Robin Hood’s pardon reads as follows:-
“Robert Hode (Hood) otherwise known as Robert Dore of Wadsley given the King’s pardon on 22nd May 1382” (Roll of King’s Pardons 4-5 Richard II 1382). Loxley is a sub vill. of Wadsley and his pardon was discovered by David Pilling and Rob Lynley.
Robin Hood was born Robert Dore, he killed his stepfather at plough and fled to York via Kirklees presumably to avoid the same fate himself in an honour killing. At Kirklees he met Little John who kept the kine then leaving Kirklees he met with the miller’s son Robertus Hode who was living at York, his father’s name was Johannes Hode who was a baker and a miller and of course a guild member which was a requirement for all traders, Robertus Hode is portrayed in Robin of Sherwood as Robins adopted brother.
Robin was outlawed for his part in the Peasants Revolt, the cause of the trouble being John Gisbourne who was the corrupt Lord Mayor of York. He was pardoned a few months later by the sheriff, Sir John Saville whose sister was a prioress at Kirklees Priory where Robin Hood’s grave is situated. The Saville family later bought Kirklees. Robin was initially outlawed by Sir Ralph Hastings who was the sheriff of York and his descendants who are the Earls of Huntingdon trace their ancestry back to Loxley through the Talbot and Furnival families. They christen their children Robin Hood as in the “Honourable Aubrey Craven Theophilus Robin Hood Hastings.”
Robin’s birthplace is confirmed by:-
(i) The Encyclopaedia Britannica says the early medieval ballads such as the Geste, Robin Hood and the Monk, Robin Hood and Guy of Gisborne, Robin Hood and the Potter; indicate that the action took place not in Nottinghamshire but chiefly in South Yorkshire."
(ii) The Sloane manuscript:
(iii) Robin’s pardon:
(iv) Joseph Hunter, the assistant Keeper of the Public Records and Vice-President of the Society of Antiquaries wrote: “These open chases afforded fine opportunities for such marauders as Robin-Hood; who doubtless himself in proper person made some of his first essays in “chasing the fallow deer” in Fulwood and Riveling, lying so near to Loxley, which beyond all competition has the “fairest pretensions” to be the birth-place of that noted outlaw; not sparing perchance the abbot’s herds. (“Fairest pretensions” is an archaic term meaning a claim free of all obstacles. Fulwood and Rivelin chases near Loxley comprised approx 5 sq. miles of fine hunting.)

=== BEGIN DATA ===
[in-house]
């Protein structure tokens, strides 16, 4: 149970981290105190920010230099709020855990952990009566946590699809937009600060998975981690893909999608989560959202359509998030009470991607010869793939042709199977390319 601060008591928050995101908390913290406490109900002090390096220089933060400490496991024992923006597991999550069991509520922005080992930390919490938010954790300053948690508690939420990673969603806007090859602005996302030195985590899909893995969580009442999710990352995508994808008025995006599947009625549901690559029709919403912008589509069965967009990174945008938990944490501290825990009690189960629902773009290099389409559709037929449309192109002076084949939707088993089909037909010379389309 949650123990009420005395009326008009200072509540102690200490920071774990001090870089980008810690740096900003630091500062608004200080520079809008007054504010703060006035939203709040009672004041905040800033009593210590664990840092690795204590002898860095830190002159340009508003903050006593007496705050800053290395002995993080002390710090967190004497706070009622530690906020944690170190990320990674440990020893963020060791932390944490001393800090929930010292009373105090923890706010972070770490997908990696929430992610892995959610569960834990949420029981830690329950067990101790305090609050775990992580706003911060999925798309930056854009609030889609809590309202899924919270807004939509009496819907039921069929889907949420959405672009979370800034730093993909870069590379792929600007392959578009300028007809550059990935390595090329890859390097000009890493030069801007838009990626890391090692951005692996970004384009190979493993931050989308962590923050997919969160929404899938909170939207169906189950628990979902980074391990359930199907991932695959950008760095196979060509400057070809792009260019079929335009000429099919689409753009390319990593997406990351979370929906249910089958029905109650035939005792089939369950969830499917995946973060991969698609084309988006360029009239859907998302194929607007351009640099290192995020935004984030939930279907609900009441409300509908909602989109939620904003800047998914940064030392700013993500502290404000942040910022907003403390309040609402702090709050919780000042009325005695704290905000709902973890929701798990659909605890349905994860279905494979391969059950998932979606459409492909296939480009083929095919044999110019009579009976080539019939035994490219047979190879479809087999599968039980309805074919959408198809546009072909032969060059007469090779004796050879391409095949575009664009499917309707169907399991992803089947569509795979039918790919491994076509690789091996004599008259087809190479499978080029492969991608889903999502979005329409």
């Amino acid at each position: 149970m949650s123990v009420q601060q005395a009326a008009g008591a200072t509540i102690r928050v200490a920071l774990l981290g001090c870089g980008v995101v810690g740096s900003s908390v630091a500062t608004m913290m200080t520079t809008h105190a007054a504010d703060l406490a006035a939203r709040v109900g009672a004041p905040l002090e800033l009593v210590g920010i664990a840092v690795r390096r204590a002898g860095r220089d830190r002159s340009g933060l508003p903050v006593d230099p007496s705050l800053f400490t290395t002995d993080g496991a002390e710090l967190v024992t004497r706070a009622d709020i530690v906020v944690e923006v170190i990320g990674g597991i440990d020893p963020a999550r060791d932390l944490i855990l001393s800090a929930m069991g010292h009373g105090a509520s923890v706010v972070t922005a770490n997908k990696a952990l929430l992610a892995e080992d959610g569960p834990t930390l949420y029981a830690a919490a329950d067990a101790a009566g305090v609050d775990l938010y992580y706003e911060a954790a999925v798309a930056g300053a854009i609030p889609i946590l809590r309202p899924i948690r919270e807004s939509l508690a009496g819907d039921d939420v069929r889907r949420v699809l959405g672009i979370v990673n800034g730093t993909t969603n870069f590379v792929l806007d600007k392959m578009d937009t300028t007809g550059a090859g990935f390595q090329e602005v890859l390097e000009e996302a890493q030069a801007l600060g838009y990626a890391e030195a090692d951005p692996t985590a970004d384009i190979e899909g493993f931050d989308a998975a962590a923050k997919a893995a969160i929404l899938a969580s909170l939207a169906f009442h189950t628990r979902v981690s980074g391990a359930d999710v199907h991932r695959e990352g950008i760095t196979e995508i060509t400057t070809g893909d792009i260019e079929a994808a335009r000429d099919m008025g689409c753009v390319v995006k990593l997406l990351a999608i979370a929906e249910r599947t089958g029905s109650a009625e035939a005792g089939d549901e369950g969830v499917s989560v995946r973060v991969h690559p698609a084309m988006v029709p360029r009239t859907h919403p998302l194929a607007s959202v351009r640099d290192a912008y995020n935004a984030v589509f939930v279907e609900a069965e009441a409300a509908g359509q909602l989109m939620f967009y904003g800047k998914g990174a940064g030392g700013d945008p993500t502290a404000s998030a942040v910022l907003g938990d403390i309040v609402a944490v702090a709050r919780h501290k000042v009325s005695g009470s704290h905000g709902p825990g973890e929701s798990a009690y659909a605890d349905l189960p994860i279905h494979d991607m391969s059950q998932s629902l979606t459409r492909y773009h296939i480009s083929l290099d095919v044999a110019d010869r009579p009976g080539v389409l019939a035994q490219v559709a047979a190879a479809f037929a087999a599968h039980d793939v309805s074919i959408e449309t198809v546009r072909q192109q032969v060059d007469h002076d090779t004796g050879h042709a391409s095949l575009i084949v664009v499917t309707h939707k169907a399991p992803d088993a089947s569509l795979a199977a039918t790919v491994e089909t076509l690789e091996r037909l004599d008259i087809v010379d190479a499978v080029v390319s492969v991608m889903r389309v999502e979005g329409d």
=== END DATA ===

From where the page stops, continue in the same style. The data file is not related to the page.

(v) John Harrison in his “Exact and Perfect Survey and View of the Manor of Sheffield and other Lands” in 1637 wrote “Little Haggas croft wherein is ye foundation of a house or cottage where Robin Hood was born; this piece is compassed about with Loxley Firth” and contains two Roods and 13 square perches.”
(vi) Roger Dodsworth the antiquarian wrote, “Robert Lockesley, born in the Bradfield Parish of Hallamshire (Loxley) wounded his stepfather to death at plough, fled into the woods and was relieved by his mother till he was discovered. Then he came to Clifton upon Calder and became acquainted with Little John, that kept the kine. Which said John is buried at Hathersage in Derbyshire where he hath a fair tombstone with an inscription. Mr Long saith that Fabyan saith, Little John was Earl Huntley’s son. After, he joined with Much the Miller’s’s son.”
(vii) The writer and historian Sir Walter Scott set Ivanhoe featuring Robin Hood and his merry men in South Yorkshire about which he says, “In that pleasant district of merry England which is watered by the river Don, there extended in ancient times a large forest (Wharncliffe Park) covering the greater part of the beautiful hills and valleys which lie between Sheffield and the pleasant town of Doncaster . . . . . and here also flourished in ancient times those bands of gallant outlaws whose deeds have been rendered so popular in English song.”
There were no Friars in England until after the deaths of Richard Lionhearted and King John. The first Franciscan friars arrived in England c. 1221 which is five years after the death of King John thereby ruling him out as the monarch of the rhymes who was King Edward, further study indicates it was Edward III.
The author of the Gest tells us Robin Hood and the merry men wore Lincoln Green which was the colour of the king’s archers while Gisbourne provided his men with a form of livery which was illegal for private armies and as the wearing of livery did not begin until the 14th century after the breakdown of feudalism this is another factor that rules out King John.
Barbara A. Buxton writes: – “The legal and royal records for the reigns of Richard I and King John are quite adequate to detail Robin’s offences, but they do not. Neither is the name of the sheriff ever mentioned even though the names of sheriffs were recorded as far back as 1135. There were no friars in the England of King John, the first came to England in 1221
Professor Holt writes:- “It (Major’s conception) was not reinforced by argument, evidence or proof it was simply recycled through later versions of the tale and so became an integral part of the legend.” Neither is this view supported by the earliest ballads that name the reigning monarch as “Edward.”